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Monetary policy, endogenous inattention, and the volatility trade-off

Author

Listed:
  • Branch, William A.
  • Carlson, John B.

    (Federal Reserve Bank of Cleveland)

  • Evans, George W.
  • McGough, Bruce

Abstract

This paper addresses the output-price volatility puzzle by studying the interaction of optimal monetary policy and agents' beliefs. We assume that agents choose their information acquisition rate by minimizing a loss function that depends on expected forecast errors and information costs. Endogenous inattention is a Nash equilibrium in the information processing rate. Although a decline of policy activism directly increases output volatility, it indirectly anchors expectations, which decreases output volatility. If the indirect effect dominates then the usual trade-off between output and price volatility breaks down. This provides a potential explanation for the "great moderation" that began in the 1980s.

Suggested Citation

  • Branch, William A. & Carlson, John B. & Evans, George W. & McGough, Bruce, 2004. "Monetary policy, endogenous inattention, and the volatility trade-off," Working Paper 0411, Federal Reserve Bank of Cleveland.
  • Handle: RePEc:fip:fedcwp:0411
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    References listed on IDEAS

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    Citations

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    Cited by:

    1. Gaballo, Gaetano, 2013. "Good luck or good policy? An expectational theory of macro volatility switches," Journal of Economic Dynamics and Control, Elsevier, vol. 37(12), pages 2755-2770.
    2. William Branch & George W. Evans, 2007. "Model Uncertainty and Endogenous Volatility," Review of Economic Dynamics, Elsevier for the Society for Economic Dynamics, vol. 10(2), pages 207-237, April.
    3. William A. Branch & John B. Carlson & George W. Evans & Bruce McGough, 2006. "Adaptive learning, endogenous inattention, and changes in monetary policy," Working Paper 0610, Federal Reserve Bank of Cleveland.
    4. N. Gregory Mankiw & Ricardo Reis, 2002. "Sticky Information versus Sticky Prices: A Proposal to Replace the New Keynesian Phillips Curve," The Quarterly Journal of Economics, Oxford University Press, vol. 117(4), pages 1295-1328.
    5. Milani, Fabio, 2008. "Learning, monetary policy rules, and macroeconomic stability," Journal of Economic Dynamics and Control, Elsevier, vol. 32(10), pages 3148-3165, October.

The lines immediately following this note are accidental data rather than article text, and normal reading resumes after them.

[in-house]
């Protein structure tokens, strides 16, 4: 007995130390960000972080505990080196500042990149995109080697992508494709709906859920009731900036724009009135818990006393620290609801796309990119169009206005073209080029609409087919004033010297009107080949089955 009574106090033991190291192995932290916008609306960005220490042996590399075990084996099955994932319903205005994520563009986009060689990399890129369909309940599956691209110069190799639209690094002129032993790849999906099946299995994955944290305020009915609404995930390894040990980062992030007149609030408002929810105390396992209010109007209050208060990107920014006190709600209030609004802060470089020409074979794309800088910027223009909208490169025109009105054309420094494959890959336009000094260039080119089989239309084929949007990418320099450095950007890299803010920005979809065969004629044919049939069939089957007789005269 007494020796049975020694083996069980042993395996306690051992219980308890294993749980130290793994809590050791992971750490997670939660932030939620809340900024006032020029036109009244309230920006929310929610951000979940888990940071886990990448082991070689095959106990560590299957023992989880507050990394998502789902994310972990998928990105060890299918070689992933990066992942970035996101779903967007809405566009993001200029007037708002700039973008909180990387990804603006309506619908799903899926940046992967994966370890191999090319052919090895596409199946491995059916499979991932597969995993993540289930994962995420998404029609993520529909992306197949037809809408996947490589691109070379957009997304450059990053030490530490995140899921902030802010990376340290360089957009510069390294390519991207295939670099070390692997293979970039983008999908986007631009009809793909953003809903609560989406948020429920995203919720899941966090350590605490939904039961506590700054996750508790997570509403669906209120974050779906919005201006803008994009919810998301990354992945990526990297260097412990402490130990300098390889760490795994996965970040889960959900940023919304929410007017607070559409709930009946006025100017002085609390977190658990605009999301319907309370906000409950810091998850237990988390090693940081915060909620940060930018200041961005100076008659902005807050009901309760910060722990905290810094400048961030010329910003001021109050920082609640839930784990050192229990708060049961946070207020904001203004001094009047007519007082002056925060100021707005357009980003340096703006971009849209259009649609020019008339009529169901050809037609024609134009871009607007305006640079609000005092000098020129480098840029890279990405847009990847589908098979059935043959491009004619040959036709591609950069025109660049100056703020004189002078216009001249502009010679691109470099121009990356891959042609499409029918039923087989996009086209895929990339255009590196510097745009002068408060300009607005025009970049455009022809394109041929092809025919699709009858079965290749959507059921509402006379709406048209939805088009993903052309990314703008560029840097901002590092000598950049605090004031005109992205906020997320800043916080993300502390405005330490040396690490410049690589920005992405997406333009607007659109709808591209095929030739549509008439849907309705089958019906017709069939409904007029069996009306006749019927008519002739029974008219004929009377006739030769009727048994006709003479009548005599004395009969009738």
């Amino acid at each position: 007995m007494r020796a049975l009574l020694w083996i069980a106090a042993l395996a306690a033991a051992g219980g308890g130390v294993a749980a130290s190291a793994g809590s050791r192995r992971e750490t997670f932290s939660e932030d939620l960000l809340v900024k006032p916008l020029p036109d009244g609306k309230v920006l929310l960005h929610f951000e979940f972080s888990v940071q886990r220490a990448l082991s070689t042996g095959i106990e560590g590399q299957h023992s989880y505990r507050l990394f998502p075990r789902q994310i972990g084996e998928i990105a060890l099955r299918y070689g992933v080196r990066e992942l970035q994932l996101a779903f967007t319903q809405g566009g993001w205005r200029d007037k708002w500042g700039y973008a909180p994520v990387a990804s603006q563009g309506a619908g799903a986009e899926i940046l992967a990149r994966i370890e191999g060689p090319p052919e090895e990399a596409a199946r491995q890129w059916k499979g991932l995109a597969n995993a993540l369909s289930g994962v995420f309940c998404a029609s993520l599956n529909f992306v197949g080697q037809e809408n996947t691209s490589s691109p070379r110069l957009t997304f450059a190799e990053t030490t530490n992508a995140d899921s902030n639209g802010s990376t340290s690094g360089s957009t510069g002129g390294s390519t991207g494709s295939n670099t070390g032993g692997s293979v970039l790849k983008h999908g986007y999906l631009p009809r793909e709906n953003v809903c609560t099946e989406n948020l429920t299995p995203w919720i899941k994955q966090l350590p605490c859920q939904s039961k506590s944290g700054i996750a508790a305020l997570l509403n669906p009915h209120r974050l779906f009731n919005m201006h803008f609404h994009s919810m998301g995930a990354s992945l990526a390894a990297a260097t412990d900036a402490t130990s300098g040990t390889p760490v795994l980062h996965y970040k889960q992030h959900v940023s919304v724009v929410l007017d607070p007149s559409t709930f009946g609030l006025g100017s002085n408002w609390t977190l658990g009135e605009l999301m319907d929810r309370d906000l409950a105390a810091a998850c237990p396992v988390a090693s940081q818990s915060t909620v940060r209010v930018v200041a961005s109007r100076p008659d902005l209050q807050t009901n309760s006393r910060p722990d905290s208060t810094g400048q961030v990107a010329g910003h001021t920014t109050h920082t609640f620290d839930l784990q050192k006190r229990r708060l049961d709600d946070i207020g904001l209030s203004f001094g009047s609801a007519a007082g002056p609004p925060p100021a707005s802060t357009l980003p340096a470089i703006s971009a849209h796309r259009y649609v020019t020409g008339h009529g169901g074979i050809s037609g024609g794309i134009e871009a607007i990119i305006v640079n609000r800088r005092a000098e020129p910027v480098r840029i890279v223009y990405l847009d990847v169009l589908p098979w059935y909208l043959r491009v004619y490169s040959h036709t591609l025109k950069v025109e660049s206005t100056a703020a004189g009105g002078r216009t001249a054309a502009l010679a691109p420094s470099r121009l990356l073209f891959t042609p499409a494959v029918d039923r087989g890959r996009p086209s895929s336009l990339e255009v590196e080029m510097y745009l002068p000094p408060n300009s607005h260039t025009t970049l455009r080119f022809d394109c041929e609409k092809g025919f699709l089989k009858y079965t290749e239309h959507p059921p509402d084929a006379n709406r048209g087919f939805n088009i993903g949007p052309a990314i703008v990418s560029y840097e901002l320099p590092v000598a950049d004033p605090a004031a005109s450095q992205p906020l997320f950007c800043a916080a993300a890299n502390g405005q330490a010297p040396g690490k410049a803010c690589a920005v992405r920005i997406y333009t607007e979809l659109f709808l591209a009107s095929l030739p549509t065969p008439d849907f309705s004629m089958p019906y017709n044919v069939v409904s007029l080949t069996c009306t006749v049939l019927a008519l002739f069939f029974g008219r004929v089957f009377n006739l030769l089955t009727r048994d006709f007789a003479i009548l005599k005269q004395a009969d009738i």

6. Efrem Castelnuovo, 2006. "Monetary Policy Switch, the Taylor Curve, and the Great Moderation," Computing in Economics and Finance 2006 59, Society for Computational Economics.
    7. George W. Evans & Seppo Honkapohja, 2009. "Expectations, Learning and Monetary Policy: An Overview of Recent Research," Central Banking, Analysis, and Economic Policies Book Series,in: Klaus Schmidt-Hebbel & Carl E. Walsh & Norman Loayza (Series Editor) & Klaus Schmidt-Hebbel (Series (ed.), Monetary Policy under Uncertainty and Learning, edition 1, volume 13, chapter 2, pages 027-076 Central Bank of Chile.
    8. Pfajfar, Damjan, 2013. "Formation of rationally heterogeneous expectations," Journal of Economic Dynamics and Control, Elsevier, vol. 37(8), pages 1434-1452.
    9. Alberto Locarno, 2007. "Imperfect Knowledge, Adaptive Learning, and the Bias Against Activist Monetary Policies," International Journal of Central Banking, International Journal of Central Banking, vol. 3(3), pages 47-85, September.
    10. Lena Dräger, 2011. "Endogenous Persistence with Recursive Inattentiveness," Macroeconomics and Finance Series 201103, University of Hamburg, Department of Socioeconomics.
    11. Cars Hommes & Domenico Massaro & Matthias Weber, 2015. "Monetary Policy under Behavioral Expectations: Theory and Experiment," Tinbergen Institute Discussion Papers 15-087/II, Tinbergen Institute.
    12. Ricardo Reis, 2009. "Optimal Monetary Policy Rules in an Estimated Sticky-Information Model," American Economic Journal: Macroeconomics, American Economic Association, vol. 1(2), pages 1-28, July.
    13. repec:spr:portec:v:16:y:2017:i:3:d:10.1007_s10258-017-0129-x is not listed on IDEAS
    14. Hahn, Volker, 2014. "Transparency In Monetary Policy, Signaling, And Heterogeneous Information," Macroeconomic Dynamics, Cambridge University Press, vol. 18(02), pages 369-394, March.

    More about this item

    Keywords

    Monetary policy; Inflation (Finance);

    JEL classification:

    • E52 - Macroeconomics and Monetary Economics - - Monetary Policy, Central Banking, and the Supply of Money and Credit - - - Monetary Policy
    • E31 - Macroeconomics and Monetary Economics - - Prices, Business Fluctuations, and Cycles - - - Price Level; Inflation; Deflation
    • D83 - Microeconomics - - Information, Knowledge, and Uncertainty - - - Search; Learning; Information and Knowledge; Communication; Belief; Unawareness

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